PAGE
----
Discover more from Kingswell
The Berkshire Beat: November 10, 2023
All of the latest Berkshire Hathaway news and my must-reads of the week!
Happy Friday and welcome to our new subscribers!
Special thanks, too, to those who recently became paid supporters! ❤️
The latest news and notes out of Omaha…
The Charlie Munger interview tour continued last week as the 99-year-old spoke with Karen Langley of the Wall Street Journal for two hours.
Will Berkshire Hathaway make another big acquisition under his and Warren Buffett’s watch? “It’s at least 50/50. Venture capital has made it so difficult for everybody. They keep bidding the prices up and up and up — and, of course, that makes the results go down, down, down.”
Has Apple gotten too expensive to remain such a big part of Berkshire’s portfolio? “I don’t think we’ve got any rules about what we do at Berkshire. If it makes sense at the time in a rough kind of way, we do it. That’s our system. I would argue that Berkshire would have less advantageous future prospects if we didn’t have our Apple [holding].”
What cognitive biases should investors guard against? “There are lots of cognitive biases that are very significant. One is the constant tendency to overrate your own intelligence and skills in deciding what to do and what not to do.”
Should the average investor dabble in stock-picking? “Most people probably shouldn’t do anything other than have index funds. That is a perfectly rational thing to do for somebody who just doesn’t want to think much about it and has no reason to think he has any advantage as a stock picker. Why should he try and pick his own stocks? He doesn’t design his own electric motors and his egg beater?”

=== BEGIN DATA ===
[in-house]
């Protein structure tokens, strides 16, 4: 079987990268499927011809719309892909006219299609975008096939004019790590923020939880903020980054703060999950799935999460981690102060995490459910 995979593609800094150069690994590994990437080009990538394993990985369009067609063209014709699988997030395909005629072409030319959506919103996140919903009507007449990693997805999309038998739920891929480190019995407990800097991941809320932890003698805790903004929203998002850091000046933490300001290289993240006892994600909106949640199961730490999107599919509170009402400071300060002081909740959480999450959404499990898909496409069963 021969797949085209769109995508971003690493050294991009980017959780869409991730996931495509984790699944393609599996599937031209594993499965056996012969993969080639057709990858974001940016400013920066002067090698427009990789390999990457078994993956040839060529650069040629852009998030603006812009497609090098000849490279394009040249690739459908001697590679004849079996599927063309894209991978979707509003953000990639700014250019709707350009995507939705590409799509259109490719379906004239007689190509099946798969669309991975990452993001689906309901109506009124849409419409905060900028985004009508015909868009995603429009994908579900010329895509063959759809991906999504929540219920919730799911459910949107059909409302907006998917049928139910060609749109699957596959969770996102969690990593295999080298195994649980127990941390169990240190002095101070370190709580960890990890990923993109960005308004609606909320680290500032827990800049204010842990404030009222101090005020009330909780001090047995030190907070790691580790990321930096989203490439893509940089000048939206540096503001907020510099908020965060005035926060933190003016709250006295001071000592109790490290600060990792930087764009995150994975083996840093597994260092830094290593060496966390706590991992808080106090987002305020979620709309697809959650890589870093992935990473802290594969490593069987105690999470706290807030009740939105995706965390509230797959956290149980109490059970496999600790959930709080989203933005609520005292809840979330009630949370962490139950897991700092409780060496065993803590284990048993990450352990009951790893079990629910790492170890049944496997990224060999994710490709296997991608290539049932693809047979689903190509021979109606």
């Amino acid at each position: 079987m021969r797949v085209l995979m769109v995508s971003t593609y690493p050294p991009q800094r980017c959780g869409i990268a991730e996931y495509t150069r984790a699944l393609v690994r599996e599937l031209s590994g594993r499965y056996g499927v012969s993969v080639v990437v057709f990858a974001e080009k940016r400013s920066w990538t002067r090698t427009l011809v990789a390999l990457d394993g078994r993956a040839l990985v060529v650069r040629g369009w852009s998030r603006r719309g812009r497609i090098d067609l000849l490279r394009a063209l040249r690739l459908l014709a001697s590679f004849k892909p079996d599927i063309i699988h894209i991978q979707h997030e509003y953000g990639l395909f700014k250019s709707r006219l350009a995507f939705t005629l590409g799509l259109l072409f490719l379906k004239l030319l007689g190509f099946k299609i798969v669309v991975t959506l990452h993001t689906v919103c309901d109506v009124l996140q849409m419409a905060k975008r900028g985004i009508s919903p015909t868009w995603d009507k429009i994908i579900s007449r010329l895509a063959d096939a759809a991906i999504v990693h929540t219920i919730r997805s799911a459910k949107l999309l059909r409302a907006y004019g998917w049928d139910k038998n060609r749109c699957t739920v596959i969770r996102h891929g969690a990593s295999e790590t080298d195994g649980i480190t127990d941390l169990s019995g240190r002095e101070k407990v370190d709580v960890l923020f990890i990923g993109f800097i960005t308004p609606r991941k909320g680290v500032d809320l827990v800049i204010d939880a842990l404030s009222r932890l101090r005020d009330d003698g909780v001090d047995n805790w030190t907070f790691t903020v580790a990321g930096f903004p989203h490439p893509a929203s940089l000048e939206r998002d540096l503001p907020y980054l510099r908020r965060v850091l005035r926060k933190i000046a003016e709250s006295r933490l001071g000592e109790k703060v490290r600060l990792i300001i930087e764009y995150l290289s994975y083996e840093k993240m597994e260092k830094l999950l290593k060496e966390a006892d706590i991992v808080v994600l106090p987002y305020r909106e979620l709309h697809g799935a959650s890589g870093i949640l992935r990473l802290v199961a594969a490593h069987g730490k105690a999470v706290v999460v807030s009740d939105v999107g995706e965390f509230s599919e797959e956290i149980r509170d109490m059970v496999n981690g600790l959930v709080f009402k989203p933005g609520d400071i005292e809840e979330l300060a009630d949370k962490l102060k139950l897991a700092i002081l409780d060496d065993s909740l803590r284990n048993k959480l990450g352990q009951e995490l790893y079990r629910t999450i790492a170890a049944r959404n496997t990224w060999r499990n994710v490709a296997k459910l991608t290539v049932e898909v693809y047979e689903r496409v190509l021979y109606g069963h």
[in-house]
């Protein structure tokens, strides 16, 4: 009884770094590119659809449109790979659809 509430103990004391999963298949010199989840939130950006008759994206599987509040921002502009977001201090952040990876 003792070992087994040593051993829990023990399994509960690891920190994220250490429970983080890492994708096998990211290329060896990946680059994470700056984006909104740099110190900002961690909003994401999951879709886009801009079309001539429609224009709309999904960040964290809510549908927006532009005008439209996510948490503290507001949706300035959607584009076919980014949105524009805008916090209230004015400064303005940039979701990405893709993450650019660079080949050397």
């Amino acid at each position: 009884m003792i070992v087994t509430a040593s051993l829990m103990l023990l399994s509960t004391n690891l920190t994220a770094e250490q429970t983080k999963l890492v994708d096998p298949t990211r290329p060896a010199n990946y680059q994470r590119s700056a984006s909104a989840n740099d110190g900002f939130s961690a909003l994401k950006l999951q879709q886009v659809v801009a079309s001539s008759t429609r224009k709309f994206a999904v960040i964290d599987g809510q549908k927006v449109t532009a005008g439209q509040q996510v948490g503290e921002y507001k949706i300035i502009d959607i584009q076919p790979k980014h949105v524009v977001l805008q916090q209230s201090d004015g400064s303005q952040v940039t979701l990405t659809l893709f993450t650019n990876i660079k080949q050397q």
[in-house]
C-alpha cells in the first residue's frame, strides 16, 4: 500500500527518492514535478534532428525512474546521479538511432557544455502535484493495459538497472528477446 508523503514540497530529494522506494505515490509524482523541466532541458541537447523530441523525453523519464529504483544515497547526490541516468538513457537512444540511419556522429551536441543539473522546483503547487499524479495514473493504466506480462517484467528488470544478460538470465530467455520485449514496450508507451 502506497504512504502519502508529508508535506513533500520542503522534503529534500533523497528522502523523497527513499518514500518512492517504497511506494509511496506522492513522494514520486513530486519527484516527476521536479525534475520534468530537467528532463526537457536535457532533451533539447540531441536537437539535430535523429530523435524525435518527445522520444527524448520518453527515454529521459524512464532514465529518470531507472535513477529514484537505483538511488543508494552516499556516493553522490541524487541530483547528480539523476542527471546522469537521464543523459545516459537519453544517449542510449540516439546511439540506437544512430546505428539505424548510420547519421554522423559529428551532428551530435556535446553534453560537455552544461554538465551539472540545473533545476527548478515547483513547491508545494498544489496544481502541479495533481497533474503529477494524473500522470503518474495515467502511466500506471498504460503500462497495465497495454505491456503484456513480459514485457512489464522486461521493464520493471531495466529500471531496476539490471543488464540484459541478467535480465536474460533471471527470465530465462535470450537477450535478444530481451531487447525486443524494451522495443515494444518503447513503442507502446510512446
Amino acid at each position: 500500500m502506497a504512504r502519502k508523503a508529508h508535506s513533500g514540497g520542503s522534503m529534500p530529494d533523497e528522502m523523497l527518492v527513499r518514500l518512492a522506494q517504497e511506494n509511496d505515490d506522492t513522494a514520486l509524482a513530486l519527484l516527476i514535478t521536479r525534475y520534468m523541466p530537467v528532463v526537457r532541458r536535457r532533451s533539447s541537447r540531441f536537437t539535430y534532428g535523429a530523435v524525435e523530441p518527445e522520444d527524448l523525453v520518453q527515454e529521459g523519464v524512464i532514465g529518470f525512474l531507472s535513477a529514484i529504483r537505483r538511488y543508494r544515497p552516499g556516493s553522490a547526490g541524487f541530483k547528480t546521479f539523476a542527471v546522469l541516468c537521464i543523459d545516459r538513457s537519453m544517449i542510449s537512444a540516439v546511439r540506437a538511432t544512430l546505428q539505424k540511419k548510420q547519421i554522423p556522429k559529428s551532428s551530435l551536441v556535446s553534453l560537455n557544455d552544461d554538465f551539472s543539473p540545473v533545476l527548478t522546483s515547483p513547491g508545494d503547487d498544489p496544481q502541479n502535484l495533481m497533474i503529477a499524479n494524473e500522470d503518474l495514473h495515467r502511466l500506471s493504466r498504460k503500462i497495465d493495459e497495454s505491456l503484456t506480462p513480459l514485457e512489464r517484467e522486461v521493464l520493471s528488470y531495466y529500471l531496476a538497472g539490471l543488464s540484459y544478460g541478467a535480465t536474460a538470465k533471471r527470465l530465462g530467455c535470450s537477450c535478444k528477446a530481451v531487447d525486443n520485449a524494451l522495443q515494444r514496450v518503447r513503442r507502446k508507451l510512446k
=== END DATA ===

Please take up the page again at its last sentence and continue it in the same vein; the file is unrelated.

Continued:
On Wednesday, Whitney Tilson released his current intrinsic value estimates for Berkshire: $582,000 for Class A shares and $388 for Class B shares. “The stock is currently trading at a 10% discount to my estimate of its intrinsic value … I still like it because it’s still somewhat undervalued, incredibly safe, and its intrinsic value is growing nicely.”
🤑 Today is yet another dividend day for Berkshire Hathaway — with $90.96 million coming in from long-time holding American Express.
Berkshire also pocketed $2.27 million in quarterly dividends from Mastercard on Thursday.
Occidental Petroleum’s Q3 2023 earnings of $1.2 billion beat expectations, but nevertheless fell well short of last year’s results due to lower oil prices. Oxy spent $600 million on common stock repurchases in the third quarter, which boosts Berkshire’s stake in the O&G giant up to 25.9% — and triggered $342 million in preferred stock redemptions.
Which, in turn, cuts the quarterly dividend that Oxy pays on the preferred from $200 million (at the start of the year) to $169.8 million now. No doubt Vicki Hollub and co. are thrilled to finally chip away at this sizable obligation.
CFO Rob Peterson warned not to expect further redemptions in Q4: “It’s unlikely that cumulative distributions to common shareholders will be above the $4 per share trigger again this year, primarily due to the concentration of share repurchases in the second half of 2022.” Of course, he said the same thing last quarter and we saw how that turned out — so who knows.